Author’s note: If you don’t believe that software is manufactured then go directly to your TRS80, do not collect $200.
I’m becoming increasingly impatient with people stating that “open source is about free software” because it’s blatantly untrue as a primary driver for corporate adoption. Adopting open source often requires companies (and individuals) to trade-off one cost (license expense) for another (building expertise). It is exactly the same balance we make between insourcing, partnering and outsourcing.
When I probe companies about what motivates their use of open source, they universally talk about transparency of delivery, non-single-vendor ownership of the source and their ability to influence as critical selection factors. They are generally willing to invest more to build expertise if it translates into these benefits. Viewed in this light, licensed software or closed services both cost more and introduce significant business risks where open alternatives exist.
This is not new: its basic manufacturing applied to IT
We had this same conversation in the 90s around manufacturing as that industry joltingly shifted from batch to just-in-time (aka Lean) manufacturing. The key driver for that transformation was improved integration and management of supply chains. We review witty doctoral dissertations about inventory, drum-buffer-rope flow and economic order quantity; however, trust my summary that it all comes down to companies need supply chain transparency.
As technology becomes more and more integral to delivering any type of product, companies must extend their need for supply chain transparency into their IT systems too. That does not mean that companies expect to self-generate (insource) all of their technology. The goal is to manage the supply chain, not to own every step. Smart companies find a balance between control of owning their supply (making it themselves) and finding a reliable supply (multi-source is preferred). If you cannot trust your suppliers then you must create inventory buffers and rigid contracts. Both of these defenses limit agility and drive systemic dysfunction. This was the lesson learned from Lean Just-In-Time manufacturing.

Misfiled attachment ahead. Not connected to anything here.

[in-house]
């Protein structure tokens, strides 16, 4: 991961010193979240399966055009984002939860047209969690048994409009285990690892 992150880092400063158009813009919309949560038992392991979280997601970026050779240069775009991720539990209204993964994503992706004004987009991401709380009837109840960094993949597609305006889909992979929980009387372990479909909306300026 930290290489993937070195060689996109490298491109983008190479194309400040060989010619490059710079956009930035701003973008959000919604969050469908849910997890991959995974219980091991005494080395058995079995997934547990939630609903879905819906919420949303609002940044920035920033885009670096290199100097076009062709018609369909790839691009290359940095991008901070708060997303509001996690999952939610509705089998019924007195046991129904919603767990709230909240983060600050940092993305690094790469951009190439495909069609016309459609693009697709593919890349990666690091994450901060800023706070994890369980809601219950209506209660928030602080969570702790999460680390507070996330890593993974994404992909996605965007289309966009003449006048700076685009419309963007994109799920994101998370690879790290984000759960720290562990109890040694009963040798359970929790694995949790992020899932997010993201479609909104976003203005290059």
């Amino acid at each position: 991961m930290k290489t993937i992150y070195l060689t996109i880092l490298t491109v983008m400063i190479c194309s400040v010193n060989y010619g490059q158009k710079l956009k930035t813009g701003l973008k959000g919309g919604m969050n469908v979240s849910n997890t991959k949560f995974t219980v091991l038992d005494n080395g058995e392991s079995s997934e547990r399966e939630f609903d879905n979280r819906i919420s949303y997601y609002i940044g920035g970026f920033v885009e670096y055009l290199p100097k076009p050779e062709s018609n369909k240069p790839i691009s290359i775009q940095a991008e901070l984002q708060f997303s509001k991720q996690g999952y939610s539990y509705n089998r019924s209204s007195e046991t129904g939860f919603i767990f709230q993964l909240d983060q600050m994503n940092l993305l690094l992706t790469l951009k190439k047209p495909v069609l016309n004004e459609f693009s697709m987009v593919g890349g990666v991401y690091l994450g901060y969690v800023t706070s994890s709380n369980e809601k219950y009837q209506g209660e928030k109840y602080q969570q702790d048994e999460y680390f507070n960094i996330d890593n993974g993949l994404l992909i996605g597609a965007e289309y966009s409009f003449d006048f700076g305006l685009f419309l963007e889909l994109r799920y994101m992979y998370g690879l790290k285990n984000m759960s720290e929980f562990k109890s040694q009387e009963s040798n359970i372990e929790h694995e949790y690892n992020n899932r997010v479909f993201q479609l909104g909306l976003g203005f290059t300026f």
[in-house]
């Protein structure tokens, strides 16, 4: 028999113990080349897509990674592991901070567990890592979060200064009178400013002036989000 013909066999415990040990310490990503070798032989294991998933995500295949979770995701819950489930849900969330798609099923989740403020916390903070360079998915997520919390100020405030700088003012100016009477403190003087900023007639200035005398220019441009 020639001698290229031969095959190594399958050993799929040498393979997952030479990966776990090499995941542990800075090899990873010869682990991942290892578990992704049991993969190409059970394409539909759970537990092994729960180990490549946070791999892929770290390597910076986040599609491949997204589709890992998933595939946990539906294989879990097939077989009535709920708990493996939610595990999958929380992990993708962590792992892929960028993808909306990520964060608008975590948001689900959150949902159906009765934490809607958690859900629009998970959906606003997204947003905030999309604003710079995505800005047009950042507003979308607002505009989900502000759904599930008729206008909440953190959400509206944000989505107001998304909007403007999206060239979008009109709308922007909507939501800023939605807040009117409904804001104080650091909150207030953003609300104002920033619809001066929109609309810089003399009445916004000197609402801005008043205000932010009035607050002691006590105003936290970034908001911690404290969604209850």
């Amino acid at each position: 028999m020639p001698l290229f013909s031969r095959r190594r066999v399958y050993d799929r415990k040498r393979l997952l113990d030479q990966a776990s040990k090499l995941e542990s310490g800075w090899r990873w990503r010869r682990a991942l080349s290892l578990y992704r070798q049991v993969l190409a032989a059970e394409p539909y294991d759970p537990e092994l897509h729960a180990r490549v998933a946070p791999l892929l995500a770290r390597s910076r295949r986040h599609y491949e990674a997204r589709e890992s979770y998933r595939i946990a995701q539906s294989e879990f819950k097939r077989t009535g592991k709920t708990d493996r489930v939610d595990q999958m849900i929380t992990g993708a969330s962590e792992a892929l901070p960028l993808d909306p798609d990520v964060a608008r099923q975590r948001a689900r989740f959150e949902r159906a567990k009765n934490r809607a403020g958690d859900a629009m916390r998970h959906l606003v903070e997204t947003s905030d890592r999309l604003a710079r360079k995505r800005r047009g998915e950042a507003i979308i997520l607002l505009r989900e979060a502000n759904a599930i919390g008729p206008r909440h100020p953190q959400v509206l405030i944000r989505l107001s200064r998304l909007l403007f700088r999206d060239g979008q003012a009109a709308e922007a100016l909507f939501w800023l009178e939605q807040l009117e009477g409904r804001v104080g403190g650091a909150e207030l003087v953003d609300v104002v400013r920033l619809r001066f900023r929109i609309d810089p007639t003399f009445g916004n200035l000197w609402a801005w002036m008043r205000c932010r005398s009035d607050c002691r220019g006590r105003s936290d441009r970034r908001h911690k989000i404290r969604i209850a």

What does this look like for IT supply chains?
A healthy supply chain allows companies to address these issues. They can:
- Change vendors / suppliers and get equivalent supply
- Check the status of deliveries (features)
- Review and impact quality
- Take deliverables in small frequent batches
- Collaborate with suppliers to manage & control the process
- Get visibility into the pipeline
None of these items are specific to software; instead, they are general attributes of a strong supply chain. In a closed system, companies lose these critical supply chain values. While tightly integrated partnerships can provide these benefits, they carry a cost premium and inherently limit vendor choice.
This sounds great! What’s the cost?
You need to consider the level of supply chain transparency that’s right for you. Most companies are no more likely to refine their own metal than to build from pure open source repositories. There are transparency benefits from open source even from a single supplier. Yet in some cases like the OpenStack community, systems are so essential that they are warrant investing as core competencies and joining the contributing community. Even in those cases, most rely on vendors to package and extend their chosen open source software.
But that misses the point: contributing to an open source project is not required in managing your IT supply chain. Instead, you need to build the operational infrastructure and processes that is open source ready. They may require investing in skills and capabilities related to underlying technologies like the operating system, database or configuration management. For cloud, it is likely to require more investment fault-tolerant architecture and API driven deployment. Companies that are strong in these skills are better able to manage an open source IT supply chain. In fact, they are better able to manage any IT supply chain because they have more control.
So, it’s not about cost…
When considering motivations for open source adoption, cost (or technology sizzle) should not be the primary factor. In my experience, the most successful implementations focus first about operational readiness and project stability, and program transparency. These questions indicate companies are thinking with an IT supply chain focus.
PS: If you found this interesting, you’ll also like my upstream imperative post.
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